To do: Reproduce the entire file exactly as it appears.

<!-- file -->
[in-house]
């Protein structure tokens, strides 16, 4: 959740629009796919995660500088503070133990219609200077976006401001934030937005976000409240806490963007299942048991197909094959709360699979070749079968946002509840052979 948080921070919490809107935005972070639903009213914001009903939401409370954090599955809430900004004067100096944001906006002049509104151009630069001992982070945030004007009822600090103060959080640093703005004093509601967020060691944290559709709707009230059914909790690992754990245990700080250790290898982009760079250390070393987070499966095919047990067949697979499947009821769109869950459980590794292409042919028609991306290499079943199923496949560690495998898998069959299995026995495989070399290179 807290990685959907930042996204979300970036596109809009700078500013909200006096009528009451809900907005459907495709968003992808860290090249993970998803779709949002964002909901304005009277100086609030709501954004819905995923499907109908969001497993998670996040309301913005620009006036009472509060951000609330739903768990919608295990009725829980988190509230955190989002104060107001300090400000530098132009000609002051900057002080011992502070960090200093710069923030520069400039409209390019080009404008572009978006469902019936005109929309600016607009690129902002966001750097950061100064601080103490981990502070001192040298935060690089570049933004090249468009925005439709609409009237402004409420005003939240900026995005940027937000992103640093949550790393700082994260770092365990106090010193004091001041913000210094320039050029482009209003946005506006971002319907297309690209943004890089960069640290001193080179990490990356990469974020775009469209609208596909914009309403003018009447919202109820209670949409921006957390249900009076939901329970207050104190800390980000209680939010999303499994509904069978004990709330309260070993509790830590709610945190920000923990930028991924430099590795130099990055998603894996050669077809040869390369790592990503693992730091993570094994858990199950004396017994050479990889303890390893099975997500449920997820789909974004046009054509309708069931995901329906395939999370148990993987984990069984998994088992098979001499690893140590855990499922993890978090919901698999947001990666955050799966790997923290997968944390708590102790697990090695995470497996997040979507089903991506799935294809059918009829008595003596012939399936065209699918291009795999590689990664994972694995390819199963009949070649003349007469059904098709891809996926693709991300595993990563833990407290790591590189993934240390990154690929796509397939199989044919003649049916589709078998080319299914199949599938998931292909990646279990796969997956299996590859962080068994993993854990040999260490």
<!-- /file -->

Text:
[in-house]
């Protein structure tokens, strides 16, 4: 959740629009796919995660500088503070133990219609200077976006401001934030937005976000409240806490963007299942048991197909094959709360699979070749079968946002509840052979 948080921070919490809107935005972070639903009213914001009903939401409370954090599955809430900004004067100096944001906006002049509104151009630069001992982070945030004007009822600090103060959080640093703005004093509601967020060691944290559709709707009230059914909790690992754990245990700080250790290898982009760079250390070393987070499966095919047990067949697979499947009821769109869950459980590794292409042919028609991306290499079943199923496949560690495998898998069959299995026995495989070399290179 807290990685959907930042996204979300970036596109809009700078500013909200006096009528009451809900907005459907495709968003992808860290090249993970998803779709949002964002909901304005009277100086609030709501954004819905995923499907109908969001497993998670996040309301913005620009006036009472509060951000609330739903768990919608295990009725829980988190509230955190989002104060107001300090400000530098132009000609002051900057002080011992502070960090200093710069923030520069400039409209390019080009404008572009978006469902019936005109929309600016607009690129902002966001750097950061100064601080103490981990502070001192040298935060690089570049933004090249468009925005439709609409009237402004409420005003939240900026995005940027937000992103640093949550790393700082994260770092365990106090010193004091001041913000210094320039050029482009209003946005506006971002319907297309690209943004890089960069640290001193080179990490990356990469974020775009469209609208596909914009309403003018009447919202109820209670949409921006957390249900009076939901329970207050104190800390980000209680939010999303499994509904069978004990709330309260070993509790830590709610945190920000923990930028991924430099590795130099990055998603894996050669077809040869390369790592990503693992730091993570094994858990199950004396017994050479990889303890390893099975997500449920997820789909974004046009054509309708069931995901329906395939999370148990993987984990069984998994088992098979001499690893140590855990499922993890978090919901698999947001990666955050799966790997923290997968944390708590102790697990090695995470497996997040979507089903991506799935294809059918009829008595003596012939399936065209699918291009795999590689990664994972694995390819199963009949070649003349007469059904098709891809996926693709991300595993990563833990407290790591590189993934240390990154690929796509397939199989044919003649049916589709078998080319299914199949599938998931292909990646279990796969997956299996590859962080068994993993854990040999260490």